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Jessica Rudd, PhD Student, Analytics and Data Science, Kennesaw State University at MLconf ATL 2017

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Application of Support Vector Machine Modeling and Graph Theory Metrics for Disease Classification:
Disease classification is a crucial element of biomedical research. Recent studies have demonstrated that machine learning techniques, such as Support Vector Machine (SVM) modeling, produce similar or improved predictive capabilities in comparison to the traditional method of Logistic Regression. In addition, it has been found that social network metrics can provide useful predictive information for disease modeling. In this study, we combine simulated social network metrics with SVM to predict diabetes in a sample of data from the Behavioral Risk Factor Surveillance System. In this dataset, Logistic Regression outperformed SVM with ROC index of 81.8 and 81.7 for models with and without graph metrics, respectively. SVM with a polynomial kernel had ROC index of 72.9 and 75.6 for models with and without graph metrics, respectively. Although this did not perform as well as Logistic Regression, the results are consistent with previous studies utilizing SVM to classify diabetes.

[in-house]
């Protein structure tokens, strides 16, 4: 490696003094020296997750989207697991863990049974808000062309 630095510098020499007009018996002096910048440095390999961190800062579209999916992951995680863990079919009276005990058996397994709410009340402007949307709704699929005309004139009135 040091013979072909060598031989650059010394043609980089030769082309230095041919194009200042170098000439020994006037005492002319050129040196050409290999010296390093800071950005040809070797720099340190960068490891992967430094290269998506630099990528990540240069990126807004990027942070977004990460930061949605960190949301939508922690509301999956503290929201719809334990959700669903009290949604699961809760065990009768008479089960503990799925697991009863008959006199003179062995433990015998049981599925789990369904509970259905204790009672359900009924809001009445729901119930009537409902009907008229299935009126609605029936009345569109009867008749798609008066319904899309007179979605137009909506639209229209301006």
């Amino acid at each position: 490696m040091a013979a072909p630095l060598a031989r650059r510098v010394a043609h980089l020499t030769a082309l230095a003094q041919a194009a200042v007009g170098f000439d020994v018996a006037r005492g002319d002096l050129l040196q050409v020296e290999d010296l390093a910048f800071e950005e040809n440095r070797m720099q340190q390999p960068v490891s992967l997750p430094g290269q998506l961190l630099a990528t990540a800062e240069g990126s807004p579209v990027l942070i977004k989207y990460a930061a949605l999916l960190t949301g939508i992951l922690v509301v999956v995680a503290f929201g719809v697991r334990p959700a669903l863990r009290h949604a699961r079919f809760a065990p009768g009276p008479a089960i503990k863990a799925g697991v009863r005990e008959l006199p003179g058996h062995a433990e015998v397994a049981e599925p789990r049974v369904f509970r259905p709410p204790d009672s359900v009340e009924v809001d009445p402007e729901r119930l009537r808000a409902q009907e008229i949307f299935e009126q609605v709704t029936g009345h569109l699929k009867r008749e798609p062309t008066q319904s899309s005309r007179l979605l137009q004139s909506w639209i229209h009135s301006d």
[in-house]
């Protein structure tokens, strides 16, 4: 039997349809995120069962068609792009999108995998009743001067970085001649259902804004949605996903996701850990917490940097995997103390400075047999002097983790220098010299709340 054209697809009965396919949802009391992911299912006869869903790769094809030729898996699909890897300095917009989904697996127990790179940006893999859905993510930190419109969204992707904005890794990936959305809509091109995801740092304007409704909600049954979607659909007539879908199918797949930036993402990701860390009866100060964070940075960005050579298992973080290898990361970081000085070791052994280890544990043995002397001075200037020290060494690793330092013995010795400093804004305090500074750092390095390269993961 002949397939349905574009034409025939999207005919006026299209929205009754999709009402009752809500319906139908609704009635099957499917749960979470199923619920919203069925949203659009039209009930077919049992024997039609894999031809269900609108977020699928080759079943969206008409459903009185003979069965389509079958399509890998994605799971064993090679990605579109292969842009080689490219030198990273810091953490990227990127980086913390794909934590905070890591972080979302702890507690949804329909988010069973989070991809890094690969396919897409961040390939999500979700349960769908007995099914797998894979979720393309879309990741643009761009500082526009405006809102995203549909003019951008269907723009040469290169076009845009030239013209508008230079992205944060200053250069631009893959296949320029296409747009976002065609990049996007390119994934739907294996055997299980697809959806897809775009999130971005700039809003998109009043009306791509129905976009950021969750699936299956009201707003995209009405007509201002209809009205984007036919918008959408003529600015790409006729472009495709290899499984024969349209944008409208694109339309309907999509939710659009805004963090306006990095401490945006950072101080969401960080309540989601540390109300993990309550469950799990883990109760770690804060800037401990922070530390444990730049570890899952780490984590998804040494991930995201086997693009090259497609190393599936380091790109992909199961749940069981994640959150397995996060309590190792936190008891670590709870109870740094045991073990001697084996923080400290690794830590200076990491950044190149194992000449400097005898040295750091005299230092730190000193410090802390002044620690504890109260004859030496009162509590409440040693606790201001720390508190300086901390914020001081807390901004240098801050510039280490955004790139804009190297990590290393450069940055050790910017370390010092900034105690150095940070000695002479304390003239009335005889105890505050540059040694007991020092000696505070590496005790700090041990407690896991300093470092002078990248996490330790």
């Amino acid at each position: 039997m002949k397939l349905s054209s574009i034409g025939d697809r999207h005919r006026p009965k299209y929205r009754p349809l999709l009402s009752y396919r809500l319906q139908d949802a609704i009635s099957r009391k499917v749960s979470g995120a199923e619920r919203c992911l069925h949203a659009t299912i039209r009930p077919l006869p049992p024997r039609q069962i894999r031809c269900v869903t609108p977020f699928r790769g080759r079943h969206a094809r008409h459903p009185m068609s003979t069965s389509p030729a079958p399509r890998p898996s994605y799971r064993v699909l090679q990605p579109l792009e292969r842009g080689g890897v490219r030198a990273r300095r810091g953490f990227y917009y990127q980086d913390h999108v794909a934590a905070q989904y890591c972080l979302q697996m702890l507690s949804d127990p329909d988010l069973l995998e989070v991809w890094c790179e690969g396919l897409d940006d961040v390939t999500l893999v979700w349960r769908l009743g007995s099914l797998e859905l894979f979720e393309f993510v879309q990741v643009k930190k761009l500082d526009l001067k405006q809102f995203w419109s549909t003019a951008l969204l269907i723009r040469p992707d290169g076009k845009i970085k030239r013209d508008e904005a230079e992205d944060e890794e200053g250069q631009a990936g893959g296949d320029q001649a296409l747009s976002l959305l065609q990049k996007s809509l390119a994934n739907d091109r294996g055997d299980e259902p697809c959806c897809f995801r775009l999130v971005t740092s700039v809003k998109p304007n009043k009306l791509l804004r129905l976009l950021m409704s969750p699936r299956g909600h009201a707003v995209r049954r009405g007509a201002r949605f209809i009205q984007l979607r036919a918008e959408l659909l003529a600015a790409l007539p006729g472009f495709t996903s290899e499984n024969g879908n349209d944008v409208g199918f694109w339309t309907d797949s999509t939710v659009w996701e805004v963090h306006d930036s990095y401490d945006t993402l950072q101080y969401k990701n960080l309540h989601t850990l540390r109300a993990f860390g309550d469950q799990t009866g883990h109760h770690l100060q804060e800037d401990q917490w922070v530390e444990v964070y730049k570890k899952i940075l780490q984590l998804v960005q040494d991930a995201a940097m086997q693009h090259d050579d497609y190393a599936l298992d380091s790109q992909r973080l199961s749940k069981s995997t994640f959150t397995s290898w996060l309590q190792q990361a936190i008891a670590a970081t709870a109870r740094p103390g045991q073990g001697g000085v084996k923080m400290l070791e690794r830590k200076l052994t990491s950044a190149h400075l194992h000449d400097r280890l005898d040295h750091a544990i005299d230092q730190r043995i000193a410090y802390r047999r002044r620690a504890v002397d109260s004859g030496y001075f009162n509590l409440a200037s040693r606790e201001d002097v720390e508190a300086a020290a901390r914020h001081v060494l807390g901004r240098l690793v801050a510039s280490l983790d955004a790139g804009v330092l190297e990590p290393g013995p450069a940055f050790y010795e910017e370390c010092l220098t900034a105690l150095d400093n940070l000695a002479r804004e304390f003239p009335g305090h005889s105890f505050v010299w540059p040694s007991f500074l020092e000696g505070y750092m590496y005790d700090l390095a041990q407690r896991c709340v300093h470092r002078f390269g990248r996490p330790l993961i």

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Jessica Rudd, PhD Student, Analytics and Data Science, Kennesaw State University at MLconf ATL 2017

  1. 1. Application of Support Vector Machine Modeling and Graph Theory Metrics for Disease Classification Jessica M. Rudd, Ph.D. Student in Analytics and Data Science Kennesaw State University 1
  2. 2. 22 OVERVIEW • Introduction to Support Vector Machine Modeling • Importance of disease classification • SVM application for disease classification • Graph Theory application for disease classification • Social Network Simulation • Application results • Future research
  3. 3. 3 Support Vector Machine • Traditionally, biomedical data is modeled using logistic regression - relies on fitting data to a pre-determined model • However, high dimensionality and “missingness” of biomedical data makes model fit difficult • SVM is a model-free method that does not require assumptions of distribution and interdependency of predictor variables • Each data point is represented as a n- dimensional vector • SVM constructs an n-1 dimensional separating hyperplane to discriminate 2 classes, with maximized distance between the hyperplane and data points on each side • Uses nonlinear functions, kernels, to transform into multidimensional space https://commons.wikimedia.org/wiki/File%3ASvm_separatin g_hyperplanes.png 3